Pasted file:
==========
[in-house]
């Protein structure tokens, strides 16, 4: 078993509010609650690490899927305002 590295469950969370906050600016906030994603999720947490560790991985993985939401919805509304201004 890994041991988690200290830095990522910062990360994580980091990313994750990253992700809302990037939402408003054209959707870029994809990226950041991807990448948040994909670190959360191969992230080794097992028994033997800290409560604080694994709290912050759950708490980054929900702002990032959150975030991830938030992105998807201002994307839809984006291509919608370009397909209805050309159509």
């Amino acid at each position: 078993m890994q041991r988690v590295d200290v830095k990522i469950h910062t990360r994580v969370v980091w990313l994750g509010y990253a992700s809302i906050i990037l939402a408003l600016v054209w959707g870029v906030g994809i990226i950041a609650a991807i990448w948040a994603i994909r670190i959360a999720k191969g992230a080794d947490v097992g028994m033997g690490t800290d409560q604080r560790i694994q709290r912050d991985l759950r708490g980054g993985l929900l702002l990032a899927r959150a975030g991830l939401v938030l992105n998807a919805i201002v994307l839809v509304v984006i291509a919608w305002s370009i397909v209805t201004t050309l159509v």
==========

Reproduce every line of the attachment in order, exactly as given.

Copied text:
[in-house]
């Protein structure tokens, strides 16, 4: 078993509010609650690490899927305002 590295469950969370906050600016906030994603999720947490560790991985993985939401919805509304201004 890994041991988690200290830095990522910062990360994580980091990313994750990253992700809302990037939402408003054209959707870029994809990226950041991807990448948040994909670190959360191969992230080794097992028994033997800290409560604080694994709290912050759950708490980054929900702002990032959150975030991830938030992105998807201002994307839809984006291509919608370009397909209805050309159509």
């Amino acid at each position: 078993m890994q041991r988690v590295d200290v830095k990522i469950h910062t990360r994580v969370v980091w990313l994750g509010y990253a992700s809302i906050i990037l939402a408003l600016v054209w959707g870029v906030g994809i990226i950041a609650a991807i990448w948040a994603i994909r670190i959360a999720k191969g992230a080794d947490v097992g028994m033997g690490t800290d409560q604080r560790i694994q709290r912050d991985l759950r708490g980054g993985l929900l702002l990032a899927r959150a975030g991830l939401v938030l992105n998807a919805i201002v994307l839809v509304v984006i291509a919608w305002s370009i397909v209805t201004t050309l159509v």